Harley McIntosh

Thesis title:

Do multiple meaningful groups promote resilience to stressors?


Stress is a fact of life. In the UK, 85% of adults regularly experience stress, with 74% of these adults reporting that at least once in the last year, they have felt so stressed they were unable to cope. High levels of stress are associated with depression, anxiety, sleep disruption, illness, and premature aging, and stress can promote engagement in maladaptive behaviours (e.g., smoking, excessive drinking, over- or under-eating), which can further decrease well-being. Given its ubiquity, and potential consequences, identifying factors that can help people to respond in resilient ways to stress is a priority. Having many (versus a few) social connection(s) has been identified as one important factor in resilient responses to stress. However, what these connections give that influences resilience, and why this is tied to their number, is still not well understood. Drawing on the social identity approach to health and well-being, and the literature on meaning, I argue that social connections are an important source of psychological resources that can be accessed when facing stress. In particular, I contend that the meaning gained from social connections is what buffers people against the negative consequences of stress and imbues them with the strength to take on, and bounce back from, stressful challenges. This PhD will focus on one type of social connection, group memberships, to investigate whether and how the meaning derived from multiple group memberships helps to explain why social connections promote resilient responses to stressors in everyday life. I will test these relationships through the analysis of an existing longitudinal dataset, an experimental survey, and a lab-based experiment. Findings will provide new and novel insights into the psychological resources gained from social connections.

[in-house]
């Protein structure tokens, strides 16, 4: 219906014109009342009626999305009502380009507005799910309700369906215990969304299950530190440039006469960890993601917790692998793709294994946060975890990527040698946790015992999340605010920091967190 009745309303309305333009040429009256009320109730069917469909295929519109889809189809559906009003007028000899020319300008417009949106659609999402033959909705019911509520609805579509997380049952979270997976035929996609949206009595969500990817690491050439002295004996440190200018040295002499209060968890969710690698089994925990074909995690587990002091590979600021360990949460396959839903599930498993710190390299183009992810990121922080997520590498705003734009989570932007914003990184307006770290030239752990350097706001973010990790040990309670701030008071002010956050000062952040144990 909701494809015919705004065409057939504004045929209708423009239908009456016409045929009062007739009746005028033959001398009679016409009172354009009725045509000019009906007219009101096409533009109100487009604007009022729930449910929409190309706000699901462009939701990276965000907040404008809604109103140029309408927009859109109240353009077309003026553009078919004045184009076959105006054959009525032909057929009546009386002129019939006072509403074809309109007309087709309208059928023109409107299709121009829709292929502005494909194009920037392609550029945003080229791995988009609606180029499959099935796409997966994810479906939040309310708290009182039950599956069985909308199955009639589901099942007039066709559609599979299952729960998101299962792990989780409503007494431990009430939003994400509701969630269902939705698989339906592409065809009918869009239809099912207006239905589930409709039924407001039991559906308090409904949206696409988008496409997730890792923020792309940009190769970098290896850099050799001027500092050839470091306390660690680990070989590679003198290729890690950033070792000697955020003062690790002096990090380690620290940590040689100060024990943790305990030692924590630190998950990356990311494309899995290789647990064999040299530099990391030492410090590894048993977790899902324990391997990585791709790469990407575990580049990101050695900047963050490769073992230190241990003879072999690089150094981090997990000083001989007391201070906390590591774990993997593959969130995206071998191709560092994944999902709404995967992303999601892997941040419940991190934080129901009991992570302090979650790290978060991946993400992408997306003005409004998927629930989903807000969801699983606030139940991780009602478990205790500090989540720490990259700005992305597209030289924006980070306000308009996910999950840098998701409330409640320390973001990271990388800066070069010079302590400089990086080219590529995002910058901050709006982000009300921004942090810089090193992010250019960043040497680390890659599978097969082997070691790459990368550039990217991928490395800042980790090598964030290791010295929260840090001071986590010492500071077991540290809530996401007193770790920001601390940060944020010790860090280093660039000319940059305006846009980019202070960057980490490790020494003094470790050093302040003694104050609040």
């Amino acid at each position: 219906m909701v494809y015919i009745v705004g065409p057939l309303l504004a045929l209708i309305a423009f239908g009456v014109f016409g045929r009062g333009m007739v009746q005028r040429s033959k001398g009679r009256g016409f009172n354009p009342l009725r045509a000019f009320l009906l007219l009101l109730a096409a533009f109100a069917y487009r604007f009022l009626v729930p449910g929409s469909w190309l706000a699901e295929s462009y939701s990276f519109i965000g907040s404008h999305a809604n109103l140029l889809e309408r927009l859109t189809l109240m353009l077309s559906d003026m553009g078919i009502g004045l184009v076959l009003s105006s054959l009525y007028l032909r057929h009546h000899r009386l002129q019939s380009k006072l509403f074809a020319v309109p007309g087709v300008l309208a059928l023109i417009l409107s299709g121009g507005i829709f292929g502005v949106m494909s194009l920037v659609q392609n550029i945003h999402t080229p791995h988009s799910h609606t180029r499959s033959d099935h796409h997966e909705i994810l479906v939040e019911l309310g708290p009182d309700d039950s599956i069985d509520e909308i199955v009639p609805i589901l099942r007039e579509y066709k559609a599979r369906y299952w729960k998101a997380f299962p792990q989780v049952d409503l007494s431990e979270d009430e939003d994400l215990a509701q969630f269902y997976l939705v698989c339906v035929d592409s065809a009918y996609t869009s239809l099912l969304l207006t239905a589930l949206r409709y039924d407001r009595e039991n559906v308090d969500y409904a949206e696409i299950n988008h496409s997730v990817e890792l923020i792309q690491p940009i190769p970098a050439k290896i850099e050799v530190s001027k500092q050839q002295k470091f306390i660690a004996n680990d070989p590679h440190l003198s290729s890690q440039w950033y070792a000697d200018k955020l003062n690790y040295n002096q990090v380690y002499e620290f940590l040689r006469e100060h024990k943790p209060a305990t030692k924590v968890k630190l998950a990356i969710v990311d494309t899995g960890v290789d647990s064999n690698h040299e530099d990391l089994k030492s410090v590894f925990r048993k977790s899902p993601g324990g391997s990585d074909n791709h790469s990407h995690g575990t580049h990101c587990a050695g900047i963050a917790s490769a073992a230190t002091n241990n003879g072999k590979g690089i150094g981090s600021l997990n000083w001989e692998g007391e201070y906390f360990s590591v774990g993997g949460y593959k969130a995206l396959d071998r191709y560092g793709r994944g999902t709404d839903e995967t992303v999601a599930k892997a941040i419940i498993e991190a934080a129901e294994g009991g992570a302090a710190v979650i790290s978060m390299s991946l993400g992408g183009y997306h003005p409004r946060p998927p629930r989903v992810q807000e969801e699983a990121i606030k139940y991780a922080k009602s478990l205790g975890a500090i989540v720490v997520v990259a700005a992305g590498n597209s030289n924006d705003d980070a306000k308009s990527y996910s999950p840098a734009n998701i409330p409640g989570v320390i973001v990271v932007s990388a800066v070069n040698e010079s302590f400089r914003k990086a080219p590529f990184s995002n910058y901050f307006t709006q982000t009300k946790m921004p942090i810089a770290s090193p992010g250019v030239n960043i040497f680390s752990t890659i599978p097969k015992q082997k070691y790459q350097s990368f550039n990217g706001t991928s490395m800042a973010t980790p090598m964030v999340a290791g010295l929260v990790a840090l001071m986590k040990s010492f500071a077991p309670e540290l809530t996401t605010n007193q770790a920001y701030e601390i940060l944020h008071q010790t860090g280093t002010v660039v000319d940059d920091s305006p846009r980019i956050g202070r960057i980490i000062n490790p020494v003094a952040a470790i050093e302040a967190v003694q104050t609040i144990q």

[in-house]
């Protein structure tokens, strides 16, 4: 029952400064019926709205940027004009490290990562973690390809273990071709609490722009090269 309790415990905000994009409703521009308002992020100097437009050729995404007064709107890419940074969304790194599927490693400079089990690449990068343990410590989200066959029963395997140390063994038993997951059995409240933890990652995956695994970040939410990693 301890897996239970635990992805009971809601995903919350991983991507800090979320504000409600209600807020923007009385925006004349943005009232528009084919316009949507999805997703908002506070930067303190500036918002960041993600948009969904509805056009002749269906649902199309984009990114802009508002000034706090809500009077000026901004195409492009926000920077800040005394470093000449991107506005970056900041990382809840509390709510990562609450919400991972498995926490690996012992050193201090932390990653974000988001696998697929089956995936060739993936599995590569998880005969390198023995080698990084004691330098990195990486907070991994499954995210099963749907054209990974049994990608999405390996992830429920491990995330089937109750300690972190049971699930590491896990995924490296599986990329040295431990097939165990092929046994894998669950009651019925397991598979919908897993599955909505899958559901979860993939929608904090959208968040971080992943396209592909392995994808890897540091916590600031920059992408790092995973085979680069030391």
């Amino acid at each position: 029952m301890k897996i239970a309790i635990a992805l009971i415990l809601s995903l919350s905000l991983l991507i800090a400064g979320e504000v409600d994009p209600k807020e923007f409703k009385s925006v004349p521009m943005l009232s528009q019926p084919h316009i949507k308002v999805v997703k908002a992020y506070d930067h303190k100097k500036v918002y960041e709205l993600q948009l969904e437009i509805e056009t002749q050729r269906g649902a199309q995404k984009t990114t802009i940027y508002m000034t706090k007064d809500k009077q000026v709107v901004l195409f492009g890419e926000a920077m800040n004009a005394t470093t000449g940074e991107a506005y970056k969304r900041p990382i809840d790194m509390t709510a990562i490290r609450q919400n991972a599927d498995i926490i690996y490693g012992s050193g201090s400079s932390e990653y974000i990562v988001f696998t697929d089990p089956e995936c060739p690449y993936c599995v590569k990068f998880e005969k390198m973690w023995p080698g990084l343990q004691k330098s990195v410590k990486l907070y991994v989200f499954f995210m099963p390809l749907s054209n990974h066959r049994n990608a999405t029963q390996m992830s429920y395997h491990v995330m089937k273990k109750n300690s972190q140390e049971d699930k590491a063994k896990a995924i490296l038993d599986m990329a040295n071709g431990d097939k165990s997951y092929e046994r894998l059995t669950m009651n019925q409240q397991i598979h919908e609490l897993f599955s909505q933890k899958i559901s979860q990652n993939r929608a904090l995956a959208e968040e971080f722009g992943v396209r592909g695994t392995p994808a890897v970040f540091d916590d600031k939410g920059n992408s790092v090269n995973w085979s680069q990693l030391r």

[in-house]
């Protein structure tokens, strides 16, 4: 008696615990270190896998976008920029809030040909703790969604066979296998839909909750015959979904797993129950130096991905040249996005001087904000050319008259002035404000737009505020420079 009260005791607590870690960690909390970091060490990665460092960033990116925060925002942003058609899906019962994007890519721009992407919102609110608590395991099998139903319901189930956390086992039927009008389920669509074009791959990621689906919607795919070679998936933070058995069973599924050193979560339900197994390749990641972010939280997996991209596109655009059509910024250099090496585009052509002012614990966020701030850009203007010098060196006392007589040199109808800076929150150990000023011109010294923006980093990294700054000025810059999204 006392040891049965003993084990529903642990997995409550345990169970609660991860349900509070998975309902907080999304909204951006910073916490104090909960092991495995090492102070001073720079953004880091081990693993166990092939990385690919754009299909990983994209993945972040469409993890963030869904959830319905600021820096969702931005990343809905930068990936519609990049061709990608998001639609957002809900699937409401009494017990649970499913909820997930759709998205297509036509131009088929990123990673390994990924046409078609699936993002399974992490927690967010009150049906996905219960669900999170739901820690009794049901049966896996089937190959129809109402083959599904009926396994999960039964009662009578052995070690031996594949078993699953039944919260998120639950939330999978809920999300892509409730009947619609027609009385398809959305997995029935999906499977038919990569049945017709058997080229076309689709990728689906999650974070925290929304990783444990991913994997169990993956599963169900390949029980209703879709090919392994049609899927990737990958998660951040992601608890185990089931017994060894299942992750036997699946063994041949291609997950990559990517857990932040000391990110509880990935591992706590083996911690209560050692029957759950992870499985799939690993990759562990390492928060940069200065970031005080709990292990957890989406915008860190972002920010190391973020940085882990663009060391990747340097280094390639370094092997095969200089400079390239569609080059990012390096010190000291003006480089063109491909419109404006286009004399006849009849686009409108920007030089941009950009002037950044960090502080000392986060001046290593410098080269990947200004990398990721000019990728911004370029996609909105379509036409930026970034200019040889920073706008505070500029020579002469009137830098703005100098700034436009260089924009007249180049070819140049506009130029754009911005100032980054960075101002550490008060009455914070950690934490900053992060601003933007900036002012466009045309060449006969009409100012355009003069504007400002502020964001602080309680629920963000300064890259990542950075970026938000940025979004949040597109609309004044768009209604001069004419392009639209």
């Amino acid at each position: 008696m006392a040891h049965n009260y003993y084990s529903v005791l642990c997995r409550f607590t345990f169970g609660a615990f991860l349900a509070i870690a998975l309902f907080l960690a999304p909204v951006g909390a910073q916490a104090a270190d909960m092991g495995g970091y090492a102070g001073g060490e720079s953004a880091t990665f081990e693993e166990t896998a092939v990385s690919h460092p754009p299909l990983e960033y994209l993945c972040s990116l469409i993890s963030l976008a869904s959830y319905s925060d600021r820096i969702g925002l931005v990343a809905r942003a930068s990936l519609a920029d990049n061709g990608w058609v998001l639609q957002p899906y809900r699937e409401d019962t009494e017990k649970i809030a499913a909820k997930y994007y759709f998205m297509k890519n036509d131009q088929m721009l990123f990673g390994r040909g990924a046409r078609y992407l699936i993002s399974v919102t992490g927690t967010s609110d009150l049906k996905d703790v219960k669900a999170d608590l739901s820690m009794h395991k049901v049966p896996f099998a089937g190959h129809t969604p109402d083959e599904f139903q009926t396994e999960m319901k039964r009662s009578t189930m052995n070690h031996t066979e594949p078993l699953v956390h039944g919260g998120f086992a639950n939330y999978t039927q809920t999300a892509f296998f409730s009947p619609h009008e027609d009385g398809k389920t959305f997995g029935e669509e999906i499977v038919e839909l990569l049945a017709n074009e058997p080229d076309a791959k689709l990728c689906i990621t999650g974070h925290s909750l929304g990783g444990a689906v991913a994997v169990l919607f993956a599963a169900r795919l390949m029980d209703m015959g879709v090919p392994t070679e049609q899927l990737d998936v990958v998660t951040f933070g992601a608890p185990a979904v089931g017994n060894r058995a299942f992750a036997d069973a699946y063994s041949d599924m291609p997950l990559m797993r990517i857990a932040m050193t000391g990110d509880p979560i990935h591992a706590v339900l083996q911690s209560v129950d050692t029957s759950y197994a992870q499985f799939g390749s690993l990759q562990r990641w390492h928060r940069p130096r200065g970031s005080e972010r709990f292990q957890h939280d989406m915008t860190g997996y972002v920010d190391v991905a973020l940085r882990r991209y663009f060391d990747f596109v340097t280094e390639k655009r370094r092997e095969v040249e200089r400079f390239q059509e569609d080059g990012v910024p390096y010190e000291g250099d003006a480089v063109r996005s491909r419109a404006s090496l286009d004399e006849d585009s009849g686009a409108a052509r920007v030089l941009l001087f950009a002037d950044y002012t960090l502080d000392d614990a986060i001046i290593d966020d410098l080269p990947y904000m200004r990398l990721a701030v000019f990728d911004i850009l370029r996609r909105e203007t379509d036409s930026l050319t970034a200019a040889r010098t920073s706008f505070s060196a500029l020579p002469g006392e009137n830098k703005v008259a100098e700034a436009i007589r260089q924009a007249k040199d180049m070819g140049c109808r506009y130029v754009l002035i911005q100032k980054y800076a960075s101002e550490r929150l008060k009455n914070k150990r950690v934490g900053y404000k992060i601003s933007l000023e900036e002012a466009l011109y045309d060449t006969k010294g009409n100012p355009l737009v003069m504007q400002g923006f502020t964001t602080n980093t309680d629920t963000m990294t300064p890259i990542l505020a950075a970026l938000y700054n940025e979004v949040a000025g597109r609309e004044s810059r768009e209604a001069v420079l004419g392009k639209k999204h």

First supervisor:

Dr Janelle Jones


2 – Life Course, Psychology, & Health (from master spreadsheet)